Al-Mahdy, who as part of the feminist network Femen has employed nudity as a shock tactic before, wanted to protest the new Egyptian constitution that was voted through on Saturday.
A second referendum on the document is scheduled for Friday, but it is widely expected to be adopted.
“Before the decisive day of the referendum in Egypt activists came to the Embassy of Egypt in Stockholm to support Egyptian heroes who are resisting the sharia-dictatorial draft of the constitution of the president Morsi,” Femen said in a statement published on its website.
Holding a Koran in front of her privates, al-Mahdy was joined by two other women outside the embassy on the posh waterfront avenue Strandvägen in central Stockholm.
Body painting scrawled across the women’s chests read “Sharia is not a constitution” and linked the apocalypse to Egyptian president, who represents the Muslim Brotherhood party, citing fears that the constitution would impede Egypt’s democratic development.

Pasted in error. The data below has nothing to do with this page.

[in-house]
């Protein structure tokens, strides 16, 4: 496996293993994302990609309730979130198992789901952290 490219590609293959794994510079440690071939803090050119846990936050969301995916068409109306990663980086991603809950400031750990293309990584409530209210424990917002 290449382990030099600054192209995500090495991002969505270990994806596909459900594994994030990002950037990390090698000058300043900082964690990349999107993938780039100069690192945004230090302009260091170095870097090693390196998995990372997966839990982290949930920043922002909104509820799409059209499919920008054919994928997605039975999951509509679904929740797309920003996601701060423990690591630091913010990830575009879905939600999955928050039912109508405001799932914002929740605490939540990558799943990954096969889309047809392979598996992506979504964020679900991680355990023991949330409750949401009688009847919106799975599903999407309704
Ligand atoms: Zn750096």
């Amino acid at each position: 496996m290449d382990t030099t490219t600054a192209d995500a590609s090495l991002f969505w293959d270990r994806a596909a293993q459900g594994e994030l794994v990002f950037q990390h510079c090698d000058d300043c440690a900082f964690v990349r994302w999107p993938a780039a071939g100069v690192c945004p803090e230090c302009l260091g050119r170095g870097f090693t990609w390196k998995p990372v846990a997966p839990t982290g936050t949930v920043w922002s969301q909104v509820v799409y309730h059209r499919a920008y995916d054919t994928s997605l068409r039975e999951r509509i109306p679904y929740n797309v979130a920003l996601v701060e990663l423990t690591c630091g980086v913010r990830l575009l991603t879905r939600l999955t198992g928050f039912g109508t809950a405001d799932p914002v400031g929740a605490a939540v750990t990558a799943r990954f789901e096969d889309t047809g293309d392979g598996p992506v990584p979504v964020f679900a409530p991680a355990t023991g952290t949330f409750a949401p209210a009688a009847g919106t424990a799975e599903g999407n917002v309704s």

Femen’s website supported al-Mahdy’s action, stating in an expletive-ridden text that Morsi’s “last resting will be the Nile with crocodiles, not the pyramids” if he started shooting at his own people.
The nude guerrilla tactics of Femen originally started in Ukraine and the “striptivist” demonstrations have since spread.
In October, a group from Femen staged a nude protest at a German outlet of Swedish furniture giant Ikea in reaction to the company’s decision to remove women from the version of its catalogue distributed in Saudi Arabia.